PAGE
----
News & Brews May 11, 2023

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Dems dump nearly $1M into special House election

The progressive Pennsylvania Capital-Star reports that Democrats have poured $979,343 into the special House election in Delaware County. This is per a campaign finance report filed by Democrat nominee Heather Boyd. The race will determine not only this particular seat but also the partisan makeup of the House. Democrats have an advantage in the district. But the high spending by the party has raised speculation that the race might be too close for comfort for Dems.

Shapiro, lawmakers join Biden’s re-election board

Whatever some Democrats think of President Biden’s running for re-election, Gov. Josh Shapiro and several Pa. Democrat lawmakers appear fully on board—literally. Shapiro, along with U.S. Reps Chrissy Houlahan and Brendan Boyle as well as state Rep. Malcolm Kenyatta have all been named to the national advisory board for Biden’s re-election campaign.

Senate committee advances ready-to-drink cocktail bill

The Senate Law & Justice Committee voted 6-5 to advance legislation, sponsored by Sen. Mike Regan (Cumberland and York counties), that would allow establishments that sell beer and wine also to sell ready-to-drink cocktails. It’s the latest move in a continued effort to loosen the ridiculous monopolistic stranglehold state government maintains over the liquor business.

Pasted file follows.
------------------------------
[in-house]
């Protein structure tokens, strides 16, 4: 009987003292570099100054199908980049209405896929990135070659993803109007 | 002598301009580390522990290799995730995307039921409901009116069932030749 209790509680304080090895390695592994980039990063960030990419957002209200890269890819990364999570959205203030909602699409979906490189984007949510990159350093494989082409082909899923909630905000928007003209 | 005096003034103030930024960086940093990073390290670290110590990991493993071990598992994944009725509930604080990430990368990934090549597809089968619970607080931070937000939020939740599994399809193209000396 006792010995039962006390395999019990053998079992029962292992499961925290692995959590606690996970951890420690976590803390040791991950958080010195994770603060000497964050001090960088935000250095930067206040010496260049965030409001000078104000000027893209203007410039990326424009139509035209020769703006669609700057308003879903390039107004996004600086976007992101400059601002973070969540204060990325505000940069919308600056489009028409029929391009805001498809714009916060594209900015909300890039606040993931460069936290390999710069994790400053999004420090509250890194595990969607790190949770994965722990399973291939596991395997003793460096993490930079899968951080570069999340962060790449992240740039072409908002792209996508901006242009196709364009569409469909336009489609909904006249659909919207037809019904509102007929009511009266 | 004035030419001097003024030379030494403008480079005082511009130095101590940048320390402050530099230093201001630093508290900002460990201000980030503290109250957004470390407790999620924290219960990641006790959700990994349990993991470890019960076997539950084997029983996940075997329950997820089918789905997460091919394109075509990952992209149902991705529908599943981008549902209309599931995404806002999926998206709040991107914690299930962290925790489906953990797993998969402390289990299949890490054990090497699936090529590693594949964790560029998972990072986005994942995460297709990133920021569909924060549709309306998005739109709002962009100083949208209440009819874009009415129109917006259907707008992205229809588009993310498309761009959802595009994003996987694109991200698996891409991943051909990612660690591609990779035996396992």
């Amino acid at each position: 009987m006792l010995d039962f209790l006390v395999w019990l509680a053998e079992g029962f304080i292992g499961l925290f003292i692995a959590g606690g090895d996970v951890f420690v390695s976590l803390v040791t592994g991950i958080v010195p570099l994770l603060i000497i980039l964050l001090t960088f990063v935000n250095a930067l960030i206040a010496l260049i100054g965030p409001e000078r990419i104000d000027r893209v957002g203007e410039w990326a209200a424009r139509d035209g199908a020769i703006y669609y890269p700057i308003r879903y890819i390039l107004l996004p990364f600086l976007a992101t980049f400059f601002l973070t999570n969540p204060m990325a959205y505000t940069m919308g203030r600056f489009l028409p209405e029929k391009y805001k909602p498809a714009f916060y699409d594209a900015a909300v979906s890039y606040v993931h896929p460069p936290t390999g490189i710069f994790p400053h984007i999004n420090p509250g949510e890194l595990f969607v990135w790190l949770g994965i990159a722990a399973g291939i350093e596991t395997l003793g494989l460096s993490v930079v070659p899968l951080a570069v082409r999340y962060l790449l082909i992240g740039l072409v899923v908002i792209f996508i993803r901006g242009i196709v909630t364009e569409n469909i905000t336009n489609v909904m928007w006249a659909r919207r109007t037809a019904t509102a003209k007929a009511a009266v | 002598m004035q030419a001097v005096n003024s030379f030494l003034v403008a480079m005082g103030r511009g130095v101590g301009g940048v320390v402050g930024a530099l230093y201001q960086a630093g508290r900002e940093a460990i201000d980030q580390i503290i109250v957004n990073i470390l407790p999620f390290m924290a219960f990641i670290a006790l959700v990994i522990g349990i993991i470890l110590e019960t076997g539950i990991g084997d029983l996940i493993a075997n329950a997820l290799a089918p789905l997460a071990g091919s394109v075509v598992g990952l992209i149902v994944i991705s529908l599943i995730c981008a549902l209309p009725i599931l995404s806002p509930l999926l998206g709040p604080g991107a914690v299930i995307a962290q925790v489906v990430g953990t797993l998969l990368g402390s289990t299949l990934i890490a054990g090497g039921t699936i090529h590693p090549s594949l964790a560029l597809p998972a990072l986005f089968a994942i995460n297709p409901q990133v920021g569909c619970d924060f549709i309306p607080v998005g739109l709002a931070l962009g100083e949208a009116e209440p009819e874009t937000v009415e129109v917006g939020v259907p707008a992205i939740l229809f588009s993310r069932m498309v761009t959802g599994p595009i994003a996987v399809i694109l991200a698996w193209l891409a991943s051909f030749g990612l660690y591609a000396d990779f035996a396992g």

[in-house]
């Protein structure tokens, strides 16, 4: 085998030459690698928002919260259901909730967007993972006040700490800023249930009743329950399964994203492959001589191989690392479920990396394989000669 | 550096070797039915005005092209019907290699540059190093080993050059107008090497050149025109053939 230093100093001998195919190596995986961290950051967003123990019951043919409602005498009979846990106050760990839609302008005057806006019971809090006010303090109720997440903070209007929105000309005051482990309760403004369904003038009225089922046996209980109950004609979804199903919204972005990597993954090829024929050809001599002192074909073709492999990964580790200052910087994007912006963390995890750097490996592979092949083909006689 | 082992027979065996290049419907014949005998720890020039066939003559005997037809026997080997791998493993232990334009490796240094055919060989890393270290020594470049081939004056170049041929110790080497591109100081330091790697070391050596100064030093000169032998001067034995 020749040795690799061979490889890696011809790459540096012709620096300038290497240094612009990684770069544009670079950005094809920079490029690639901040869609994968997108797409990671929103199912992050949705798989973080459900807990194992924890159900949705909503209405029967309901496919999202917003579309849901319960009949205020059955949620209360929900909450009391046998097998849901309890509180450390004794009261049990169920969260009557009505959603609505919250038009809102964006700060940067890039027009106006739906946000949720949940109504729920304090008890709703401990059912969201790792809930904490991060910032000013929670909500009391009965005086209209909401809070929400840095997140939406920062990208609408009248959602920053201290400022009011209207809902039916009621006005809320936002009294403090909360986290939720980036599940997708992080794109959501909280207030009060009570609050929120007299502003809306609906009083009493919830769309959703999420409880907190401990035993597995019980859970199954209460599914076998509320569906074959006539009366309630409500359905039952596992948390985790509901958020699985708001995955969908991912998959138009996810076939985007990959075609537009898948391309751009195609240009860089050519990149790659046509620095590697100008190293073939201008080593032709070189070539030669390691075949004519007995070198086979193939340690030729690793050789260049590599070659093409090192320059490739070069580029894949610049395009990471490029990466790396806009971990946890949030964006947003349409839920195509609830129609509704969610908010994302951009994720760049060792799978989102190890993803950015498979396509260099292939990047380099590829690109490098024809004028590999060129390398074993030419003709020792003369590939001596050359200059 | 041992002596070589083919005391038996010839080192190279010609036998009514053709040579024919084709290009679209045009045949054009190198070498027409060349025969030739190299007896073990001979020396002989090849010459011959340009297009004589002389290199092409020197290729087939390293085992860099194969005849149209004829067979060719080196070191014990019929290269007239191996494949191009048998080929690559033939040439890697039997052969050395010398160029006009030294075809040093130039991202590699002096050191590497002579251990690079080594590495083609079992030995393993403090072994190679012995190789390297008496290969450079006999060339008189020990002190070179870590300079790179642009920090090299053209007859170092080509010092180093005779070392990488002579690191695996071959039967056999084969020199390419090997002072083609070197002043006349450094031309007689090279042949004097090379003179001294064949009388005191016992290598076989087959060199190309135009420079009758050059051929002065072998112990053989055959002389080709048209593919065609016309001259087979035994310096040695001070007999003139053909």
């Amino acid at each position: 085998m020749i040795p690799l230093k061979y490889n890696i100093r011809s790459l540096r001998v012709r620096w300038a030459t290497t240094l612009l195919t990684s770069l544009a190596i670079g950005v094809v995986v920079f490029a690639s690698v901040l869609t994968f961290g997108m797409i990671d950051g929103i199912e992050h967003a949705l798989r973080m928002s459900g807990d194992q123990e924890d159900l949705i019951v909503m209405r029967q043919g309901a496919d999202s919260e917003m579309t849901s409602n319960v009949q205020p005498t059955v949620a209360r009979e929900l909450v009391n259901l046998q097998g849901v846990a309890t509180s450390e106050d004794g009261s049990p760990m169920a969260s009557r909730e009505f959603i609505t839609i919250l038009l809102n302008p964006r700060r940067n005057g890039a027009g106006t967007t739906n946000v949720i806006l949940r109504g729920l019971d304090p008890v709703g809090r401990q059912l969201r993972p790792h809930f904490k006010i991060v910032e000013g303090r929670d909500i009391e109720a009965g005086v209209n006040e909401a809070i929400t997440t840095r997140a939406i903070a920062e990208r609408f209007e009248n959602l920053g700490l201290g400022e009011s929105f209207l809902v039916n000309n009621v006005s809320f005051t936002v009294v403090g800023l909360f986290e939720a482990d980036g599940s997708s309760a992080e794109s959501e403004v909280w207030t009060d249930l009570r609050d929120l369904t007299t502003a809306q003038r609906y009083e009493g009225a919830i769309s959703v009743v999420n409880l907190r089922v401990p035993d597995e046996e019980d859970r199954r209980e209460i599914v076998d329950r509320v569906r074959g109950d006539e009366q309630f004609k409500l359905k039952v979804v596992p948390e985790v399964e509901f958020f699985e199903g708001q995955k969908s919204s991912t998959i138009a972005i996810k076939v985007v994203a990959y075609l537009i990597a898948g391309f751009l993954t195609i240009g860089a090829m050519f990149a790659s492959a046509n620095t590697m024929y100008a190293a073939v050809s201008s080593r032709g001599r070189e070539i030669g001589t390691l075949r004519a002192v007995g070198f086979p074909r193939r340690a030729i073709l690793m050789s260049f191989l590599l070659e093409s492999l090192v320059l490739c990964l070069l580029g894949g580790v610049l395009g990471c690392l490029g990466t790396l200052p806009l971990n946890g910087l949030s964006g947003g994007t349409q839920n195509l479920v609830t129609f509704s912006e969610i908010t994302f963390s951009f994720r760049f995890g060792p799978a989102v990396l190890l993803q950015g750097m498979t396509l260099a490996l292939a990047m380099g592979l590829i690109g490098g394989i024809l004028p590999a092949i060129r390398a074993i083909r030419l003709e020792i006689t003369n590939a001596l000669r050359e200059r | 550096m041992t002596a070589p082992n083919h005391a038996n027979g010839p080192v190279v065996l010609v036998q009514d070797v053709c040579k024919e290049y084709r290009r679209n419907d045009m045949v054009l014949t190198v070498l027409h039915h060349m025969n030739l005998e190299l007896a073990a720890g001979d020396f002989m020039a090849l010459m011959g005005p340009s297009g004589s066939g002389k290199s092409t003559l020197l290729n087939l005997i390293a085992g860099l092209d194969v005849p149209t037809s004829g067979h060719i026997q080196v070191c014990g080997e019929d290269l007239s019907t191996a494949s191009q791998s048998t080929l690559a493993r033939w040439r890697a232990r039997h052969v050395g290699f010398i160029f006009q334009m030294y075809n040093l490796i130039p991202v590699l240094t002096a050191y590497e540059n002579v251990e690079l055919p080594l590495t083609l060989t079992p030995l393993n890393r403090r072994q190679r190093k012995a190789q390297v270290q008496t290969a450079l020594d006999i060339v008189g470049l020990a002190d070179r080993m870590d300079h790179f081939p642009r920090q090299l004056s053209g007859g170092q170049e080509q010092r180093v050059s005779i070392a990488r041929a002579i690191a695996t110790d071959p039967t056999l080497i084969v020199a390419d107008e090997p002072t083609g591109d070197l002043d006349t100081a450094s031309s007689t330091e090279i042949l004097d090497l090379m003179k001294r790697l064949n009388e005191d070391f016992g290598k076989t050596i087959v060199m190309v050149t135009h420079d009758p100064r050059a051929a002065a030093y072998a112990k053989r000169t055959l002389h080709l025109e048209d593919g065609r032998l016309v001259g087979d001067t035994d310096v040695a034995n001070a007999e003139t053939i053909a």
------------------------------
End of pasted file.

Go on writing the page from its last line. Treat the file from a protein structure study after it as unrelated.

New attack ads up in Allegheny County exec. race

The Post-Gazette reports, “With state Rep. Sara Innamorato taking the lead in a recent survey of the race for Allegheny County executive, rivals Michael Lamb and John Weinstein are launching sharp new broadsides just a week before the May 16 primary election.” Both are airing new 30-second TV ads attacking Innamorato. Of course, we won’t know until next week if the ads have their intended effect.

Op-Ed: State funding is half the battle in education freedom

Susquehanna International Group Co-Founder and Managing Director Jeff Yass writes in Forbes that allowing state education dollars to follow the child to the school of their family’s choice is only half the battle. The other half is allowing local funding to do the same. “To realize the full potential of choice programs and education freedom,” Yass writes, “local officials – mayors, city councils, county governments – will need to become active in making this funding fair and equitable.” This begins with a change in perspective from ‘funding classrooms’ to ‘funding people.’

Op-Ed: Consensus needed to make government work

Pa. House Republican Whip Tim O’Neal (Washington County) writes that the heightened polarization between the extremes of each political party prevents progress. “This just-say-no worldview has hamstrung Congress and immobilized state legislatures,” he notes. “It makes news when anything gets done at all, whether that something is good, bad or indifferent…. It’s time for both sides to tone down the rhetoric, lower the volume and acknowledge that government only works when we find consensus. It’s out there. We just have to stop seeking momentary political advantage and respect the idea of real progress.”

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